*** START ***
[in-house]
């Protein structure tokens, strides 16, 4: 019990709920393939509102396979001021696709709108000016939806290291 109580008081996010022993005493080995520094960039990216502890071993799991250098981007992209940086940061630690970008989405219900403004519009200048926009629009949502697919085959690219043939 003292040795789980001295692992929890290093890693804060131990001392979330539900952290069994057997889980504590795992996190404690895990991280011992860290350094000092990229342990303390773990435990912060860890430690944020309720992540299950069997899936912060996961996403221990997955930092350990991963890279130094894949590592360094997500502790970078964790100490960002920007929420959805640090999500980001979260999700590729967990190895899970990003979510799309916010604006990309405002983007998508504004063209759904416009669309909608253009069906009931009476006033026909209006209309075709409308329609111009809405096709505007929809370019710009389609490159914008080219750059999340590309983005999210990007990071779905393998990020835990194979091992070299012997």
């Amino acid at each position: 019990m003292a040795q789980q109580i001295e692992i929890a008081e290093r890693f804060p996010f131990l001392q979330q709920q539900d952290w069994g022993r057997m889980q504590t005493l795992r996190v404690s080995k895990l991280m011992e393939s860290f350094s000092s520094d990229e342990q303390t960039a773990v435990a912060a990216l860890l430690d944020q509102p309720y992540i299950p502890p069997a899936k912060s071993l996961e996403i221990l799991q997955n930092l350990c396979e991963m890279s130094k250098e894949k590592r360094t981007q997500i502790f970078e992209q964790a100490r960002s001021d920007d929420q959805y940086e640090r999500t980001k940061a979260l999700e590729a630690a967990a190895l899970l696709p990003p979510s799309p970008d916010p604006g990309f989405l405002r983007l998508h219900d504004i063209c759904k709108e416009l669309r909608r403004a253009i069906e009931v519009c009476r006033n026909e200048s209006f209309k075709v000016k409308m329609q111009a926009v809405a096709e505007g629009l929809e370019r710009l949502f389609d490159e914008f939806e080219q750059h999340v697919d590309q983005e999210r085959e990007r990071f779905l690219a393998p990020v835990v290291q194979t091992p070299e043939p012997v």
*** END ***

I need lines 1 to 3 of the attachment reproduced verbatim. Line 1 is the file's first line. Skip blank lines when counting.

[in-house]
């Protein structure tokens, strides 16, 4: 019990709920393939509102396979001021696709709108000016939806290291 109580008081996010022993005493080995520094960039990216502890071993799991250098981007992209940086940061630690970008989405219900403004519009200048926009629009949502697919085959690219043939 003292040795789980001295692992929890290093890693804060131990001392979330539900952290069994057997889980504590795992996190404690895990991280011992860290350094000092990229342990303390773990435990912060860890430690944020309720992540299950069997899936912060996961996403221990997955930092350990991963890279130094894949590592360094997500502790970078964790100490960002920007929420959805640090999500980001979260999700590729967990190895899970990003979510799309916010604006990309405002983007998508504004063209759904416009669309909608253009069906009931009476006033026909209006209309075709409308329609111009809405096709505007929809370019710009389609490159914008080219750059999340590309983005999210990007990071779905393998990020835990194979091992070299012997």
């Amino acid at each position: 019990m003292a040795q789980q109580i001295e692992i929890a008081e290093r890693f804060p996010f131990l001392q979330q709920q539900d952290w069994g022993r057997m889980q504590t005493l795992r996190v404690s080995k895990l991280m011992e393939s860290f350094s000092s520094d990229e342990q303390t960039a773990v435990a912060a990216l860890l430690d944020q509102p309720y992540i299950p502890p069997a899936k912060s071993l996961e996403i221990l799991q997955n930092l350990c396979e991963m890279s130094k250098e894949k590592r360094t981007q997500i502790f970078e992209q964790a100490r960002s001021d920007d929420q959805y940086e640090r999500t980001k940061a979260l999700e590729a630690a967990a190895l899970l696709p990003p979510s799309p970008d916010p604006g990309f989405l405002r983007l998508h219900d504004i063209c759904k709108e416009l669309r909608r403004a253009i069906e009931v519009c009476r006033n026909e200048s209006f209309k075709v000016k409308m329609q111009a926009v809405a096709e505007g629009l929809e370019r710009l949502f389609d490159e914008f939806e080219q750059h999340v697919d590309q983005e999210r085959e990007r990071f779905l690219a393998p990020v835990v290291q194979t091992p070299e043939p012997v």